be supplied with such a quantity of water as may be procured through the said pipes as far as they are laid." He constructed his system of water-works, and, through eight and ten inch mains, introduced into the city water of excellent character. No attempt has ever been made by the city to redeem these works before or after Stein's death, in 1874. On February 19, 1883, the legislature, reciting the necessity for a more adequate supply of water for Mobile, incorporated the defendant company. This company, after some delay, organized, and, selecting Clear creek, some miles more distant than Three-Mile creek, rapidly constructed extensive dams and reservoirs, laid mains of 24-inch caliber to Mobile, and soon had the city honey-combed with its pipes. The bill was filed to enforce a monopoly claimed by Stein. May 10, 1887, Stein applied to Han. DON. A. PARDEE, circuit judge, Fifth circuit, for an injunction pendente lite, and on June 6, 1887, the application was refused, but with leave to renew the application before Mr. Justice HARLAN, circuit justice. The application was made October 12, 1887, to said circuit justice at Washington, by agreement of counsel, and resisted on answer and affidavits, claiming that, if there was any monopoly, it was the monopoly of the supply from· Three-Mile creek, with which the defendant had not in the least interfered; that Stein never had conformed to his contract; that the city had outgrown his works and ability; and that the public health and protection from fires required a larger and better distributed water supply, such as only the defendant could furnish. The answer admits that there had been unavoidably some slight but unintentional injury to Stein's pipes in laying the new and larger ones, but insists that all such damage had been immediately repaired. At the time of the application to Judge PARDEE the Bienville Company was engaged in laying its pipes, but by the time the renewed application was made to Justice HARLAN that work was complete, and thecompany was supplying many citizens and ir.dustries with water and motive power. At the time of this application the defendant had already demurred to the bill, but the complainant had never set the demurrers down for argument at any definite time. L. H. Faith and W. HaUett Phillips, for complainant. M. Hamilton and Overall &: Beator, for respondent. HARLAN, Justice. This case is before me upon complainant's application for an injunction, pending the suit, to restrain the defendant, its officers, agents, servants, and employes, from digging trenches and laying mains and pipes in the streets and public ways of Mobile, for the purpose of bringing and conducting water into that city; from supplying such water to the city and its inhabitants; and from hindering and molesting complainant in supplying that city and its people with water underthe agreement of December 26, 1840, and the act of January 7, 1841. The application ought not to be granted in the form asked by the complainant. I do not, at this time, make any ruling as to the true construction of the agreement of 1840 and the act of 1841; for there is sufficient ground, apart from the merits of the case, for my refusal to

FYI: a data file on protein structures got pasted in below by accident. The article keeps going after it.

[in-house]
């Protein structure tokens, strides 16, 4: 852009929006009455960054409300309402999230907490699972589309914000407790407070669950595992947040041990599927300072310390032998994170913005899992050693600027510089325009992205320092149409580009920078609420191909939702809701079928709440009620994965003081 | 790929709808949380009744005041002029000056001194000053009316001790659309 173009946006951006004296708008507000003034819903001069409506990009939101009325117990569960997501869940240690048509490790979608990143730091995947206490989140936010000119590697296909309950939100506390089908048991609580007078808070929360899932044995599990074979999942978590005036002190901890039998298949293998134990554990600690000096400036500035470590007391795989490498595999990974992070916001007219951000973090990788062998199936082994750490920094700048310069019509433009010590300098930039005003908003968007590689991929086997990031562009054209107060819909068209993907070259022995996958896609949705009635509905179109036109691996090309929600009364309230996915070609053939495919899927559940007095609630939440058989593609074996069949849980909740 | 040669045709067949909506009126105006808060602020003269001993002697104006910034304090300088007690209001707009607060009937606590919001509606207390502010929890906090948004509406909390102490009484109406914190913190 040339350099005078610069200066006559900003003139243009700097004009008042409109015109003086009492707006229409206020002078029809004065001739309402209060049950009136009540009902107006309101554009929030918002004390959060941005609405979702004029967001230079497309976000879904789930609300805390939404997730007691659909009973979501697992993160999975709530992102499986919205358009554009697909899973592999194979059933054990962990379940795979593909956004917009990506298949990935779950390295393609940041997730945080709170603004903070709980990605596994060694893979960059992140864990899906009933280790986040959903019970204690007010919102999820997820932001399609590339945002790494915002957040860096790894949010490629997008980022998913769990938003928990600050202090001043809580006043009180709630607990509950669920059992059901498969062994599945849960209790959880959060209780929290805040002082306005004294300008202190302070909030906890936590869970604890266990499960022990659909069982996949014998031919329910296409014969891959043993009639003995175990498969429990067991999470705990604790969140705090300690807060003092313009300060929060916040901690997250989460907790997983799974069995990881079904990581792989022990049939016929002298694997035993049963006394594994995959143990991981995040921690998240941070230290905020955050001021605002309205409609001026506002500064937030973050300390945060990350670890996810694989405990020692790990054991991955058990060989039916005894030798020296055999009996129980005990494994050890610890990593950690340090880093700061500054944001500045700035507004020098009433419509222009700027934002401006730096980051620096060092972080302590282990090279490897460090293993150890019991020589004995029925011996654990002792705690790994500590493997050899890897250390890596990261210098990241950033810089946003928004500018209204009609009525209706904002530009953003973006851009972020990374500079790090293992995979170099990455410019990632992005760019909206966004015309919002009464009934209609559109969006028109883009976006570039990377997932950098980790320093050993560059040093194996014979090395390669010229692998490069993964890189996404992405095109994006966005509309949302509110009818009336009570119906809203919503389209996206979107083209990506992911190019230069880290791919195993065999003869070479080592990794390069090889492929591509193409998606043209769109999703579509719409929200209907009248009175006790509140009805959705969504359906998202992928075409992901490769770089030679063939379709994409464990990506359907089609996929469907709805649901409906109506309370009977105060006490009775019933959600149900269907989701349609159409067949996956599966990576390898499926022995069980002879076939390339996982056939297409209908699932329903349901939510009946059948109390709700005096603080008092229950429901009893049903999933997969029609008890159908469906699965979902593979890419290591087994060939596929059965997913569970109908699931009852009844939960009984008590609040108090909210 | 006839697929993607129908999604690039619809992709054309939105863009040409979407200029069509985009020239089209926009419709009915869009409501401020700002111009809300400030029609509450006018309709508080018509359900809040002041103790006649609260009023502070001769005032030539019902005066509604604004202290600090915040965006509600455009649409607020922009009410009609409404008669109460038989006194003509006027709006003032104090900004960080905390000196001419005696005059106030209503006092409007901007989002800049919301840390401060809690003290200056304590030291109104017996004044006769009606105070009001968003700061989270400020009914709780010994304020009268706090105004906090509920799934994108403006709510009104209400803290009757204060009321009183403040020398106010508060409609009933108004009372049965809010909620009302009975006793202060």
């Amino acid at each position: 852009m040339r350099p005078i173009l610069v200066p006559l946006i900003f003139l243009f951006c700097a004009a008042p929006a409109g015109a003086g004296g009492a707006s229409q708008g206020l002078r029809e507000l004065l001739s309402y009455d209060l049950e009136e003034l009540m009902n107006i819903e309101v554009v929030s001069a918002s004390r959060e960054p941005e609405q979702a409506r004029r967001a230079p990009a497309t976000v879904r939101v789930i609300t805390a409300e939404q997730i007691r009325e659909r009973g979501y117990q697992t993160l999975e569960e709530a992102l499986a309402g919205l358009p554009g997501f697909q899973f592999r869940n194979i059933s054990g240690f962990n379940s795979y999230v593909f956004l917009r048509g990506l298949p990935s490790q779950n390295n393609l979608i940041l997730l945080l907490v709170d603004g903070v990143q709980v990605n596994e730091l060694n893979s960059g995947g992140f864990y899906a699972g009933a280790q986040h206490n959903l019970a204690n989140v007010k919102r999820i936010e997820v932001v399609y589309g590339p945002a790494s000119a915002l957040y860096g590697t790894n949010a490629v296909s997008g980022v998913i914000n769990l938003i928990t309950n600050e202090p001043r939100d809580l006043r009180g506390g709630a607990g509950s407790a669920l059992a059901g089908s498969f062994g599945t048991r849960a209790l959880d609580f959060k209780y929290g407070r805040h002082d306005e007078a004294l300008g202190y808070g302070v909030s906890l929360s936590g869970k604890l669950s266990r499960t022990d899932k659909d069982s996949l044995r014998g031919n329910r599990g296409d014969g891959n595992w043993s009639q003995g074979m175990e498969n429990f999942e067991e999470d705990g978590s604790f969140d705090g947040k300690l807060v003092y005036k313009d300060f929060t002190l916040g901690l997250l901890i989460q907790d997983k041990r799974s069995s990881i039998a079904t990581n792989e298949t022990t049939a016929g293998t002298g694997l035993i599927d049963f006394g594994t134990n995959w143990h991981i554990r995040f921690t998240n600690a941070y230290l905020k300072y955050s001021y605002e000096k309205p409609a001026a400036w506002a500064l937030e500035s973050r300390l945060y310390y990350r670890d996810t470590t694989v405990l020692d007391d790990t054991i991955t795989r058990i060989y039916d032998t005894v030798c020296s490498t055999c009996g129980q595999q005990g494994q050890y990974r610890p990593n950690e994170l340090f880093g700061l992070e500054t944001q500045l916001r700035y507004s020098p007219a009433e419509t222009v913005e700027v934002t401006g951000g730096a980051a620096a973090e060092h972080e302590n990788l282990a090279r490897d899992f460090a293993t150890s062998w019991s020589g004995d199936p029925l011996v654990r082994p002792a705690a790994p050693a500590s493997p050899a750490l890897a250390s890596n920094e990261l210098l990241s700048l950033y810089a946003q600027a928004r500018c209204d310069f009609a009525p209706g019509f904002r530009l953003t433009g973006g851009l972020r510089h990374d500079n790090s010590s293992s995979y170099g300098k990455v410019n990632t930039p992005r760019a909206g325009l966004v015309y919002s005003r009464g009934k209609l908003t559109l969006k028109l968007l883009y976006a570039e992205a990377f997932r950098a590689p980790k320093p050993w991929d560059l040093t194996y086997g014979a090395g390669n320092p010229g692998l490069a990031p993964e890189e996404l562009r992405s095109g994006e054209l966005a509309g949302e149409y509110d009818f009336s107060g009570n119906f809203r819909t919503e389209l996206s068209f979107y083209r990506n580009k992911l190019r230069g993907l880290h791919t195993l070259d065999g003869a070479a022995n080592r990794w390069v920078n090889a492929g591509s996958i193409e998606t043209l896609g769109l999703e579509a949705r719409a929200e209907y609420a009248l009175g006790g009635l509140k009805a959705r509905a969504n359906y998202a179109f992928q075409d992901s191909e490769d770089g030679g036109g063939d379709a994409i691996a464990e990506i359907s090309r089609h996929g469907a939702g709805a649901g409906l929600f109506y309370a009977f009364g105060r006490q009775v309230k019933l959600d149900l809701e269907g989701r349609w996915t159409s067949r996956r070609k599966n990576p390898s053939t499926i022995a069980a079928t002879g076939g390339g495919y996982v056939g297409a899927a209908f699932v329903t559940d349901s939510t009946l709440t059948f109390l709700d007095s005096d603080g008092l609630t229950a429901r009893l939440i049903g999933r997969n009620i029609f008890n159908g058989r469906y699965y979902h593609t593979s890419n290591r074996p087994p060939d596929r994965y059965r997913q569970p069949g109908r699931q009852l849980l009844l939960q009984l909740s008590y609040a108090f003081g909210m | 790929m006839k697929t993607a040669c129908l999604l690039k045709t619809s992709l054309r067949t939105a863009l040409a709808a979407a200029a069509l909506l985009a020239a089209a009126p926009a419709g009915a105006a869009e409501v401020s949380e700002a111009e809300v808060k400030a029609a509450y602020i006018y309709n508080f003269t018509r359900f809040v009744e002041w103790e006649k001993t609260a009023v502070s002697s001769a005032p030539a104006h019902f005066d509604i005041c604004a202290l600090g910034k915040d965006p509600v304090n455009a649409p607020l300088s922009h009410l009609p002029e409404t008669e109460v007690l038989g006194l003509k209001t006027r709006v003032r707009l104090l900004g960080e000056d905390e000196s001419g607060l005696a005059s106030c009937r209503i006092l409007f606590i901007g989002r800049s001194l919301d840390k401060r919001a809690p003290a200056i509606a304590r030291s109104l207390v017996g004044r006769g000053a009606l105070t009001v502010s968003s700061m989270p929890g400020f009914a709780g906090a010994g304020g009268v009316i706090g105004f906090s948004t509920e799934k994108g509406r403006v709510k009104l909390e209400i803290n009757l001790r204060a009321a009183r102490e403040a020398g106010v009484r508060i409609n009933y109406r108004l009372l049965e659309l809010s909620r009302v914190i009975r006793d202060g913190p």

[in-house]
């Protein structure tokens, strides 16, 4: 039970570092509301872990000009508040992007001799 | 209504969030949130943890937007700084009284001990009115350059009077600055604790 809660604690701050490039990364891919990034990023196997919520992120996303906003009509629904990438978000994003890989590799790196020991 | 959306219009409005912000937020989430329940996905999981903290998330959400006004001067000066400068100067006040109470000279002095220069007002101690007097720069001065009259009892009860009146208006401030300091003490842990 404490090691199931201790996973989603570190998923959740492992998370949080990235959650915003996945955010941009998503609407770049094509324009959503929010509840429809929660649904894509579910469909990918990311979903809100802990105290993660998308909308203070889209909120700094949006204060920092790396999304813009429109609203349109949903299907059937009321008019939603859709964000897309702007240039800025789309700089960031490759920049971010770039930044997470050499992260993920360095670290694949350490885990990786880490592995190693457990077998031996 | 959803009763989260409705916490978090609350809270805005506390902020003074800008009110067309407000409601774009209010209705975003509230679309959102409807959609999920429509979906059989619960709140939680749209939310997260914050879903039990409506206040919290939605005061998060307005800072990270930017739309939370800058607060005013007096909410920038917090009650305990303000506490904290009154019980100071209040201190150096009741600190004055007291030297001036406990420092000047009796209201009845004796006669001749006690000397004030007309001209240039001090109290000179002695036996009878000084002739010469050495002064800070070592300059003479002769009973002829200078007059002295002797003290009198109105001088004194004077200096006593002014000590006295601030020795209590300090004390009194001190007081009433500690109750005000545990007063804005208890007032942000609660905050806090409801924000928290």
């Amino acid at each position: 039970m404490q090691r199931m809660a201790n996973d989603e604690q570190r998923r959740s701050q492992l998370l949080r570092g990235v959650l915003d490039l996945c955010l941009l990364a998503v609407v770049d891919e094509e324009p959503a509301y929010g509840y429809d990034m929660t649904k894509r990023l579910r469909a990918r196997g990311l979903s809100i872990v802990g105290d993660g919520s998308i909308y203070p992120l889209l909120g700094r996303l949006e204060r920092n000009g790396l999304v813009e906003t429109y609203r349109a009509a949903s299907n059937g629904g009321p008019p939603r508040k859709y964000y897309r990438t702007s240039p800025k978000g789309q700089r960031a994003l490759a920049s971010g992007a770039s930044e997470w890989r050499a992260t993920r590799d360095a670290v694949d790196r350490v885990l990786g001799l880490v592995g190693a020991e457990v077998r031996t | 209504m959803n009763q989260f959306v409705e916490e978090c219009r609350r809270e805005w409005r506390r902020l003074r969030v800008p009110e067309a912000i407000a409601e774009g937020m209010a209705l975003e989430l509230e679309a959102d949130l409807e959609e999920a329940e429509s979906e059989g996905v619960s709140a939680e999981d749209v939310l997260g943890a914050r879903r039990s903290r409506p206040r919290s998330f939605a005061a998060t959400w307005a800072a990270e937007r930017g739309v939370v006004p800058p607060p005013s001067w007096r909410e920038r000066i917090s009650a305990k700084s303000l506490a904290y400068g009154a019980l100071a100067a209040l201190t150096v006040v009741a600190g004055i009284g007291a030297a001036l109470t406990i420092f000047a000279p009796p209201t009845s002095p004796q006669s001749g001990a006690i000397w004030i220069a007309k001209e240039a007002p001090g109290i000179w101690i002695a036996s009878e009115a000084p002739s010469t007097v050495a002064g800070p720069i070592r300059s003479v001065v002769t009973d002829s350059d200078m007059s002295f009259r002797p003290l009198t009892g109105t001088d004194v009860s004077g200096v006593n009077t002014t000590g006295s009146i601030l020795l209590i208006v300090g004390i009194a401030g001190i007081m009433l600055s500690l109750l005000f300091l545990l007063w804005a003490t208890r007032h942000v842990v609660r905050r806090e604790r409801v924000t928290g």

grant a preliminary injunction to the full extent asked. The affidavits 'tiled by the parties render it doubtful, to say the least, whether the city and people of Mobile have such a supply of water by the Stein works as is demanded by the public health and the public safety. The discretion which the court always has in granting or refusing preliminary injunctions ought to be exerCised so as to avoid possible harm of a serious character to the general public. An injunction might do an injury to the public not easily to be repaired. But the complainant is entitled to an injunction restraining the defendant from interfering with or injuring any pipes, mains, or conduits already constructed, or to be hereafter constructed, under the agreement of 1840, confirmed by the act of 1841. It is therefore ordered that the application of complainant for a preliminary injunc.tion restraining the defendant from supplying the city and inhabitants of Mobile with water by means of pipes, mains, and conduits constructed by it be denied; but this order is without prejudice to his right, on the hearing of the demurrer to the bill, or at the final hearing, to renew his application for an injunction against the defendant as-prayed for in his bill. It is further ordered that an injunction be awarded restraining the defendant, its officers, servants, agents, and employes, from molesting, interfering with, or injuring the mains, pipes, conduits, or other contrivances now constructed, or hereafter to be constructed, for the purpose of supplying the city and its inhabitants with water, pursuant to the agreement of December 26, 1840, between said city and Albert Stein.
C. & ST. L. Ry. Co. and others.
(Oircuit Oourt, S. IJ,Ohio, E. D. November 24, 1887.)
MORTGAGE-SUBSEQUENT' tEASE-RIGHTS OF MORTGAGEE.
Where a lease is executed by a mortgagor subsequent to the mortgage. and there is no privity of estate or contract thereby created between the mortgagee and lessee. and there is no attornment by lessee to mortgagee, the mortgagee cannot, either before or after the mortgagor's default, demand the benefits of the lease without the consent of the lessee.
SAl,lE....AFTER-AcQUIRED ,PROPERTY-RAILROAD LEASE.
. A railway company gave a mortgage to secure its coupon bonds, conveying all the property which it then possessed. or should thereafter acquire, and subsequently executed a lease, to which the mortgagee was not a party, whereby the lessee agreed to pay the coupons at maturity, in the event the net earnings of the demised road should not be snfiicient to protect the interest on the bonds. In a suit to foreclose the mortgage, held, that the lease was not" after-&cquired property, "within the meaning of the mortgage.
In Equity. Suit for foreclosure of mortgage. Goo. Hoadly, for complainant. HarrisOn, Olds &- Marsh and T. M. Estep, for defendants;
JACItSbN, J. Under proper authority of law and resolutions of the 'corpOTllti(;m, the Cincinnati & Muskillgum Valley Railway Company